Freeform's 'Siren' Tells A Mermaid's Revenge Story Without Making Her The Evil Villain

Eike Schroter/Freeform

The revenge story is one as old as time — people do bad things, the person whom the bad things were done to makes sure the others get their comeuppance. As Newton said, for every action, there is an equal and opposite reaction. Freeform’s new series Siren poses as a tale of a murderous mermaid terrorizing a small seaside town, but at a closer look, that mermaid is just standing up to the humans (and their ancestors) who tortured her own kind and continue to do so. The Little Mermaid, this is not.

Bristol Cove is the typical teeny fishing town you see on television. Ben is a conservationist trying to avoid his wealthy family, and when his friends tell him that they caught something weird when they were out on their commercial fishing boat, Ben is skeptical. He knows the sea, and he knows what’s out there. It doesn’t include monsters. But considering that a mermaid (or something) hurt their friend and said friend was carted off by the government, along with the mermaid, something has to be up. Who mysteriously disappears if they only get slashed by a shark? But once Ben finds Ryn, who has mysteriously sprouted legs, staggering around town, he knows something’s up. A fight in the water cements his curiosity, and so Ben turns to a local shop owner, Helen, for information on the mermaids of Bristol Cove. Helen, it turns out, knows what’s up. “In their natural state in the water, [mermaids view] you as prey. Their instinct is to kill. Humans never understood that,” Helen tells Ben. “It caused a lot of misery. Your family’s history in this town is bloodier than you know. Your ancestor … and his shipmates slaughtered those beautiful creatures in cold blood. Genocide. That’s your legacy.”

Sergei Bachlakov/Freeform

Firstly, let’s say that mermaids are probably not real. According to the National Oceanic and Atmospheric Administration, “No evidence of aquatic humanoids has ever been found. Why, then, do they occupy the collective unconscious of nearly all seafaring peoples? That’s a question best left to historians, philosophers, and anthropologists.”

And in those professions, mermaids have been vilified since stories could be told. According to Jezebel, the history of mermaids probably began with the ancient Syrian goddess Atergatis, but other cultures have similar myths — Lasiren in the Caribbean; Mami Wata in Africa; and of course, the sirens of Greek mythology, most famously exemplified in The Odyssey. These sirens would sing out, capturing sailors with their song and leading them off course and to their deaths. According to Wired, some say that mermaids could even change the weather and sea conditions, causing ships to sink and whole crews to be lost. Mermaids and mermen were bad luck.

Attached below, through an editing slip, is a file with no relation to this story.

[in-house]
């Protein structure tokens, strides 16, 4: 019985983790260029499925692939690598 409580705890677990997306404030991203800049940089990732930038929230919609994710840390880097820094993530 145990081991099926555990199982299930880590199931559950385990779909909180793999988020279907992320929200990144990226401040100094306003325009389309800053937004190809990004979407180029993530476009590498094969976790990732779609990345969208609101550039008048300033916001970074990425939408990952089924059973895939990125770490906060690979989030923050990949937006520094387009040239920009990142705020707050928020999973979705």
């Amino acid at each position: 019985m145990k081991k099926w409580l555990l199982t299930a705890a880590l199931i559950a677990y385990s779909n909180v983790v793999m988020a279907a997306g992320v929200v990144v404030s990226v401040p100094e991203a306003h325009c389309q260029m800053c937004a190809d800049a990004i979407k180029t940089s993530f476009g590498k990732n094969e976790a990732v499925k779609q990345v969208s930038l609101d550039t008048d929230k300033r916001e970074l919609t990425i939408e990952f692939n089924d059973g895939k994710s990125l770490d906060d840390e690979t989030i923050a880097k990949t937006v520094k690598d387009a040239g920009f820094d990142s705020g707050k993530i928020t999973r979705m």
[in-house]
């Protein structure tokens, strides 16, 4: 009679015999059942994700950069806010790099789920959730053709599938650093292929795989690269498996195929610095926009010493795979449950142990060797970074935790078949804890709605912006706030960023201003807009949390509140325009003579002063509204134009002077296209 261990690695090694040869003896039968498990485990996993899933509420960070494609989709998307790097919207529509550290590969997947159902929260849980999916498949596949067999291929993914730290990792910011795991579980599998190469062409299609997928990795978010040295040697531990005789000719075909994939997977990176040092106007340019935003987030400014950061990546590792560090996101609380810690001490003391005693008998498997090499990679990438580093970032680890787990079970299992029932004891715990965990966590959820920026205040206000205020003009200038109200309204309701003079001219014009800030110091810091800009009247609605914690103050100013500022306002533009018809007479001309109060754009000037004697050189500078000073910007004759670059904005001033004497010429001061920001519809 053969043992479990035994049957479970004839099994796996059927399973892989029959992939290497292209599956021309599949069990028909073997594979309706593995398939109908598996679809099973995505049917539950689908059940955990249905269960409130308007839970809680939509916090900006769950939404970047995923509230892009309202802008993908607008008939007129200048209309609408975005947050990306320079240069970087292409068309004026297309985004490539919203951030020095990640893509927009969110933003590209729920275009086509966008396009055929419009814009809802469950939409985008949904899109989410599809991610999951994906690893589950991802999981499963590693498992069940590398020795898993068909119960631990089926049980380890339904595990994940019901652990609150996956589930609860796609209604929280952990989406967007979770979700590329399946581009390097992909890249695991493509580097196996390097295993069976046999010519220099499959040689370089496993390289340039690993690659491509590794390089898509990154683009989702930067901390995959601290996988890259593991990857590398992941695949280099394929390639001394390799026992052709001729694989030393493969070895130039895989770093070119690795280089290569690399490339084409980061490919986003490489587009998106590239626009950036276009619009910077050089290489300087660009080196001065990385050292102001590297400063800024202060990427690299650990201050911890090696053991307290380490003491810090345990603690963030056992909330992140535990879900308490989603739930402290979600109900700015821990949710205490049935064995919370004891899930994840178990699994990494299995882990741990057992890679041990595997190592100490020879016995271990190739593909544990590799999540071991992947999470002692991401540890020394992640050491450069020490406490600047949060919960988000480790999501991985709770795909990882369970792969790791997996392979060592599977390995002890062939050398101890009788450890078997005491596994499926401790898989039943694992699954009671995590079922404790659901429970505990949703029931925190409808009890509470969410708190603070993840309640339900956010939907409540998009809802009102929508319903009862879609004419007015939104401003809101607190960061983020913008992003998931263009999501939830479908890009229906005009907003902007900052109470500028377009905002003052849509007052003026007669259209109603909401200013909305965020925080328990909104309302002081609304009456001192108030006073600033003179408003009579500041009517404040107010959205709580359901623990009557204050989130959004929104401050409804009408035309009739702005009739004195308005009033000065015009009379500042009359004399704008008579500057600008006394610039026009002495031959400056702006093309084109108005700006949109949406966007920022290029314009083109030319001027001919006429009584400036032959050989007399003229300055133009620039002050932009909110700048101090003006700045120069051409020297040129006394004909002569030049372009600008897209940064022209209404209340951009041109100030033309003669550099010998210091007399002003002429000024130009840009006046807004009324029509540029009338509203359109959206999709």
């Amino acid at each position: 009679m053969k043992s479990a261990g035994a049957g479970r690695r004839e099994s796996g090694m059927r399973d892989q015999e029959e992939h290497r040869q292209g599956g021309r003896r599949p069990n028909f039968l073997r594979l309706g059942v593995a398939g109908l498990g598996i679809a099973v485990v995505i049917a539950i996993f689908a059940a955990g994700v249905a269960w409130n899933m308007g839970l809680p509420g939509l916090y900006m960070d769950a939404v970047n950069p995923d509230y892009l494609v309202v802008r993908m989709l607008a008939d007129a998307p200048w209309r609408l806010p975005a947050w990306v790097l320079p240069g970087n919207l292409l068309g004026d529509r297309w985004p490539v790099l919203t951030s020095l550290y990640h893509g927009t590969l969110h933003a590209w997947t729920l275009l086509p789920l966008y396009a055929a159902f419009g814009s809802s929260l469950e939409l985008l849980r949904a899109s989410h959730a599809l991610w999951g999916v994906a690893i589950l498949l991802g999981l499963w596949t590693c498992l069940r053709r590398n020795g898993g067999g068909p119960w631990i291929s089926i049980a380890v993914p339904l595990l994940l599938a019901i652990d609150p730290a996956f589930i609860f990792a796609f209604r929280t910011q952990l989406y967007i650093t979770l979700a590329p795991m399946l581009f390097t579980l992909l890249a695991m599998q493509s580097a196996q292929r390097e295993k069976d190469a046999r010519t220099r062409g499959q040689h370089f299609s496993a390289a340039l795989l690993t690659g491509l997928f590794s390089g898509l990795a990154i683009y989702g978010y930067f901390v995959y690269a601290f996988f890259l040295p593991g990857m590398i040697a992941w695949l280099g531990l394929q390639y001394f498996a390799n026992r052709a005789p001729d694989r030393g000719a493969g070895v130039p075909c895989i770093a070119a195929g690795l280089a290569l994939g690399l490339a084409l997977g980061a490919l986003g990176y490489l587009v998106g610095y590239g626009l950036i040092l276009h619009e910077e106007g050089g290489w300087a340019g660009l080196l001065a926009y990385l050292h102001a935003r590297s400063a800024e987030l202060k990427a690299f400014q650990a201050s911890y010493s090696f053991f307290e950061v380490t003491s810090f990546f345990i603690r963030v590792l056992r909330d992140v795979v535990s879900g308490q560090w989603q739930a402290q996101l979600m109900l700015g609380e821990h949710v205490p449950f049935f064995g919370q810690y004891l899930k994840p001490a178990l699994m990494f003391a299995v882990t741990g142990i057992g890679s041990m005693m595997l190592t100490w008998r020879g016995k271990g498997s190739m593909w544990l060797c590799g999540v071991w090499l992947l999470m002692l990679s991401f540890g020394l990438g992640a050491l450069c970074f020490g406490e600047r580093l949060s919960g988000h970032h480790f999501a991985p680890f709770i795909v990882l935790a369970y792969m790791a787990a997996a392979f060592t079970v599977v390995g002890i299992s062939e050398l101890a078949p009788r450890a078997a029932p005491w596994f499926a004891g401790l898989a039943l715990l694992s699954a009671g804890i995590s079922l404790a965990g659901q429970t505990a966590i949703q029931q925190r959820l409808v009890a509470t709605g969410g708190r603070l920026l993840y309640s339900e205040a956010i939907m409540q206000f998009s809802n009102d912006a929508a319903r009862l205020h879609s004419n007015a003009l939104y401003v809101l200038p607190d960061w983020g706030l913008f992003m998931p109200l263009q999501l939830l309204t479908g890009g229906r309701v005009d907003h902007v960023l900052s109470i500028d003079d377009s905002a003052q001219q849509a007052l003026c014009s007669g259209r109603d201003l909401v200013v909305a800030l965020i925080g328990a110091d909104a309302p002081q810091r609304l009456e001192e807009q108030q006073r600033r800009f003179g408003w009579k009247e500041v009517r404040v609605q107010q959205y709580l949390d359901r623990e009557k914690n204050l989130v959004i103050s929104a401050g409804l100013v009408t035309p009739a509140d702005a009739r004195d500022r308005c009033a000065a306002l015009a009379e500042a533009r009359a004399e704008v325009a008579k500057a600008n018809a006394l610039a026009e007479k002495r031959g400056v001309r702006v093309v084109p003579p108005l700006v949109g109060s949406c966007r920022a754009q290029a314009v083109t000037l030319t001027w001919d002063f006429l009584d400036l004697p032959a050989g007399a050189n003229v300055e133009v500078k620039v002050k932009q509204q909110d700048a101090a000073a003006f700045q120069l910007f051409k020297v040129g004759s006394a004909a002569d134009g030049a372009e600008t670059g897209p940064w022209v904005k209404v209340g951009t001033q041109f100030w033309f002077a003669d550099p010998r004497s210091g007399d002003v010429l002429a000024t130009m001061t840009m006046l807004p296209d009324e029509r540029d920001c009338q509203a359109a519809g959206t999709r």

So, Ben’s ancestors decided to slaughter something that they couldn’t understand. The unknown is scary, and to “other” something that’s not like you is extremely human. But it also makes sense that, in light of all of the slaughter, Ryn is ready to fight back against the humans that surround her when she’s on land. She’s fragile when she’s out of the water — it seems as if she has a limited time to breathe on land, before her gills and scales come back — but she has her own agency. Ryn is looking for her lost “sister,” the one the government is holding against her will, and she won’t stop until these humans give her back. Ryn can claw and steal and fight, and she does, most notably when a man who is giving her a ride in his car attempts to sexually assault her. We don’t see exactly what Ryn does to him, but we do see his body fly, dead and bloodied, through the windshield of his car. He will not be around to touch Ryn again.

Sergei Bachlakov/Freeform

Through this lens, then, the mermaids, who were systemically hunted and killed, are well within their rights to reclaim what was theirs. Hell, they just want to be left alone in the water to hunt and play in the depths. They were probably just singing to each other to communicate when humans (mostly men, let’s face it) decided that they just couldn’t resist the song. These women were minding their own business and suddenly, groups of sailors started dropping in. Women are always blamed for corrupting men when, really, men should be able to control their own urges.

That said, how will Ben handle knowing that Ryn and her kin are actually out there? He is a marine biologist, dead-set on conservation. He traps, tags, and releases the sea life near Bristol Cove to monitor populations. Will he do the same to Ryn? Ben will have to fight against humankind, if that’s the case, because the human population will not understand why he’s protecting what they think is an evil sea monster. Ben’s motives for helping Ryn are two-fold — he positions himself as a friend to all creatures, but he also craves distance from his family. To help Ryn and her people, Ben will have to correct the sins of his ancestors — but Ryn might get to them first, anyway — because she's had enough and she's fighting back.